Fish monitoring sometimes encounters design and fabrication challenges. One such challenge: how to detect Passive Inductive Transponder (PIT) tags inside two large hydropower diversion tunnels. FISHBIO personnel used experience and ingenuity to build two giant antenna arrays that can operate inside the tunnels, which divert water into a reservoir for hydroelectric power generation. The arrays had to be sensitive enough to detect the 12 mm and 23 mm PIT tags of individual rainbow trout getting swept through the tunnels. They also had to be strong enough to withstand the intense forces within the tunnels, where velocities can reach nearly 10 feet per second and discharges can reach up to 1,000 cubic feet per second. Crews also needed to be able to remove the antennas when cleaning the tunnel trash grates to let debris flush through.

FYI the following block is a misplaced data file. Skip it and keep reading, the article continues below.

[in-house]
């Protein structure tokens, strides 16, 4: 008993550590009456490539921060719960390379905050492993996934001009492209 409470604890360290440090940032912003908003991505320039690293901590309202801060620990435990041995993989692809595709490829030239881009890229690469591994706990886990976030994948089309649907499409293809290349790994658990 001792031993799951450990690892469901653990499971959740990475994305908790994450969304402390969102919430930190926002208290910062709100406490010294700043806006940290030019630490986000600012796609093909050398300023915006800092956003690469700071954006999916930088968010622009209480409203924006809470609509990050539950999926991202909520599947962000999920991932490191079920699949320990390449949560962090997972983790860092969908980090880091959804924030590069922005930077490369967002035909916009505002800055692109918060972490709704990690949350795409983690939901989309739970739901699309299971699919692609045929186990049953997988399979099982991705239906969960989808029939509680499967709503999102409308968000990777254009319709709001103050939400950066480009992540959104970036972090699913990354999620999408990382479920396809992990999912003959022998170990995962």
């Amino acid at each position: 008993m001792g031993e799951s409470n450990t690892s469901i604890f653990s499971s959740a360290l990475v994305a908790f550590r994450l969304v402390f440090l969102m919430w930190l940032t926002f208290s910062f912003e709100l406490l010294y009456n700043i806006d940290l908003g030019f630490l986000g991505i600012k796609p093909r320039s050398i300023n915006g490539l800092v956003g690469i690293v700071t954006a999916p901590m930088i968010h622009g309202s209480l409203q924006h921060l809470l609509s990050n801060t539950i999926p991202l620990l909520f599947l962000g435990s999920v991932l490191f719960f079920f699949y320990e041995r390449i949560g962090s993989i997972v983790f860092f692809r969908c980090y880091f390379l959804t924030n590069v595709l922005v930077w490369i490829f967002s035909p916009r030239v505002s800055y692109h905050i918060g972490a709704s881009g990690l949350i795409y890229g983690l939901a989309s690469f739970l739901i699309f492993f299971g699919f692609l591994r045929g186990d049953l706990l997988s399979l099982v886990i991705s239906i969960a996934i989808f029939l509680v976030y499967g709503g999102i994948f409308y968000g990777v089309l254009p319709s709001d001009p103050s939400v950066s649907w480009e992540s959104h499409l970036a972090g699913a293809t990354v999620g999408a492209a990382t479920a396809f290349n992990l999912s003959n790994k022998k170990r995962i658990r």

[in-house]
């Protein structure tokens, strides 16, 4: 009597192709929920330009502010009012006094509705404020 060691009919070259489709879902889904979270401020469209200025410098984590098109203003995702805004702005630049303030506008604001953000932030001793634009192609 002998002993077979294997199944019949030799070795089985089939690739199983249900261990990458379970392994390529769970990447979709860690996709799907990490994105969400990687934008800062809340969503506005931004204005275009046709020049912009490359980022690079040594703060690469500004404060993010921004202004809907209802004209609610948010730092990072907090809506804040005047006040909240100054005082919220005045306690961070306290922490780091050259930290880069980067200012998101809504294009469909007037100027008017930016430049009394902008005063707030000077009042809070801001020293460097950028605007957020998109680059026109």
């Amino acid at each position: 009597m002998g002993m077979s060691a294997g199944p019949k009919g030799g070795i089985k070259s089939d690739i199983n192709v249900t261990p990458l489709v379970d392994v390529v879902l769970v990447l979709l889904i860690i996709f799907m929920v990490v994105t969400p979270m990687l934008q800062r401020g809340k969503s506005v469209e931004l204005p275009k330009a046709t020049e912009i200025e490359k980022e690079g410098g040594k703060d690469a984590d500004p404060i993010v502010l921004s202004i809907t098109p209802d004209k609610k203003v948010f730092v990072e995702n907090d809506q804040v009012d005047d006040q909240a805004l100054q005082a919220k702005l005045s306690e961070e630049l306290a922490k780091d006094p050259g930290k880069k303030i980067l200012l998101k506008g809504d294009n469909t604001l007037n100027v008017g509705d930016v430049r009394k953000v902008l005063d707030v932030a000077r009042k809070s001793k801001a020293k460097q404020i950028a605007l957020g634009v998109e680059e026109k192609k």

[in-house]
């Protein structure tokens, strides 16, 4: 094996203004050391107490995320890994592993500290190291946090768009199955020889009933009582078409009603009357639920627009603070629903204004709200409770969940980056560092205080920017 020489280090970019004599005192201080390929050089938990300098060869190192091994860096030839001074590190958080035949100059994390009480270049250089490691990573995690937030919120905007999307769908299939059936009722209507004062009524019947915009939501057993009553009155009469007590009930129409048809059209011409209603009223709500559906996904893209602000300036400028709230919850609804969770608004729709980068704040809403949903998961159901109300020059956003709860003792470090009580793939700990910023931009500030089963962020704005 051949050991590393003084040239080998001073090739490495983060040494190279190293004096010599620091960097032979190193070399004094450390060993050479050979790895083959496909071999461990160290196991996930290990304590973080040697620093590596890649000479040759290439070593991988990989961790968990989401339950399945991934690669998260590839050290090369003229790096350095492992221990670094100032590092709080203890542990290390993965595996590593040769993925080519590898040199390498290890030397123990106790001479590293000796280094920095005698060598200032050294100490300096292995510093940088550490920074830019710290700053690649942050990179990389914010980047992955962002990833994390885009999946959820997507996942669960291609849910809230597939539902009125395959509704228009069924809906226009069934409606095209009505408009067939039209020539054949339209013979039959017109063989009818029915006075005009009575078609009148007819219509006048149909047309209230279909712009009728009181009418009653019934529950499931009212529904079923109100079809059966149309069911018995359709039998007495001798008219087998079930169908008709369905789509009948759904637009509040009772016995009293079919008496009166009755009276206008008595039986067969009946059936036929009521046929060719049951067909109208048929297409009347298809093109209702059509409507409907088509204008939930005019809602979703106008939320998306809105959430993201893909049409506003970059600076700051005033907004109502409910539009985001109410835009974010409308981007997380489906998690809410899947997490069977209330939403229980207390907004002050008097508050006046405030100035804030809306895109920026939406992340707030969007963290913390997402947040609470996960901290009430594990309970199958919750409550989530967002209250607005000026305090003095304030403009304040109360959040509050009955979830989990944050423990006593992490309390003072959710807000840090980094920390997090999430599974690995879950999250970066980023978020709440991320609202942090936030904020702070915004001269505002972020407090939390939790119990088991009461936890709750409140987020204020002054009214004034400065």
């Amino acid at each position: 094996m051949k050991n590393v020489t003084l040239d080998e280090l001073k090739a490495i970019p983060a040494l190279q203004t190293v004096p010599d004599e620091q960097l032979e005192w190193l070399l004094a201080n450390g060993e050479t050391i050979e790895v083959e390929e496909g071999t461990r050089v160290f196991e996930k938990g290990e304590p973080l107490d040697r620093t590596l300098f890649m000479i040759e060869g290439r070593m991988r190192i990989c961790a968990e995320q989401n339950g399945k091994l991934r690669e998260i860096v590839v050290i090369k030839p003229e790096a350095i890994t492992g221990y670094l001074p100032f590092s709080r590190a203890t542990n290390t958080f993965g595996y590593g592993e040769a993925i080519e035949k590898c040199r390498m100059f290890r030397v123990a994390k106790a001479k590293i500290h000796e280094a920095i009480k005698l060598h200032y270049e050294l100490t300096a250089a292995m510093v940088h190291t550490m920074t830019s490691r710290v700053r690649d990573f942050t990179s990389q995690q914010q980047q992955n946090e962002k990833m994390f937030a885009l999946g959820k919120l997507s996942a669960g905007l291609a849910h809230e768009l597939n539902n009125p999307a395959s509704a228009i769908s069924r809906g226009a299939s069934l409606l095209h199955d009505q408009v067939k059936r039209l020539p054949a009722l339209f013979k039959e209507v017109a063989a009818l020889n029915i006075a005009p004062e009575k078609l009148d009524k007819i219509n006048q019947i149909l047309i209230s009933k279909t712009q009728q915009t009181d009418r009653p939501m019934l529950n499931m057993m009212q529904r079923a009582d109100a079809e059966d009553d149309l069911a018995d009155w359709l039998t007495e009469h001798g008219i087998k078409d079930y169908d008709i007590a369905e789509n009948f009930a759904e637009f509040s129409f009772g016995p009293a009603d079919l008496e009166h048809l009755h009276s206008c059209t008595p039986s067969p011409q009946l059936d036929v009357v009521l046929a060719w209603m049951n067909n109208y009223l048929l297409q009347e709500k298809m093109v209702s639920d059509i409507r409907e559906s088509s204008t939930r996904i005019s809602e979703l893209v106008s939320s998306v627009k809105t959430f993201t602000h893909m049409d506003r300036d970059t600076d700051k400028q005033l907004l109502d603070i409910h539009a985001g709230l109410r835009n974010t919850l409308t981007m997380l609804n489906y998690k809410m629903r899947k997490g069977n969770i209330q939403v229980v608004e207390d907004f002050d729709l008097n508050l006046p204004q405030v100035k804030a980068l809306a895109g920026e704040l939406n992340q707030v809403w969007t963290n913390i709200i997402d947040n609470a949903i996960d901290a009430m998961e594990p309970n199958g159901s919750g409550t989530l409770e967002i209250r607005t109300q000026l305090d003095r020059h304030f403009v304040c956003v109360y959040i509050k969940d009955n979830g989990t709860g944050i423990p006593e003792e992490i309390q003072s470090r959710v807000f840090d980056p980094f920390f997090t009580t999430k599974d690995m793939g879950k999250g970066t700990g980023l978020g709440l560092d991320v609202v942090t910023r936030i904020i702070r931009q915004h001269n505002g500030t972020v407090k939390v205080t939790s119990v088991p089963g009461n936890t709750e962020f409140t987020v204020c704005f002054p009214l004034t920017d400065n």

The FISHBIO crew developed a unique design and constructed two massive, freestanding fiberglass arrays, 12 feet and 14 feet in height to fit their respective tunnels. Each array consists of three antennas stacked on top of each other, spaced like the rungs of a ladder. Since installation, the arrays have passed the test: they can withstand formidable flow events, and successfully detect more than 90% of passing tags.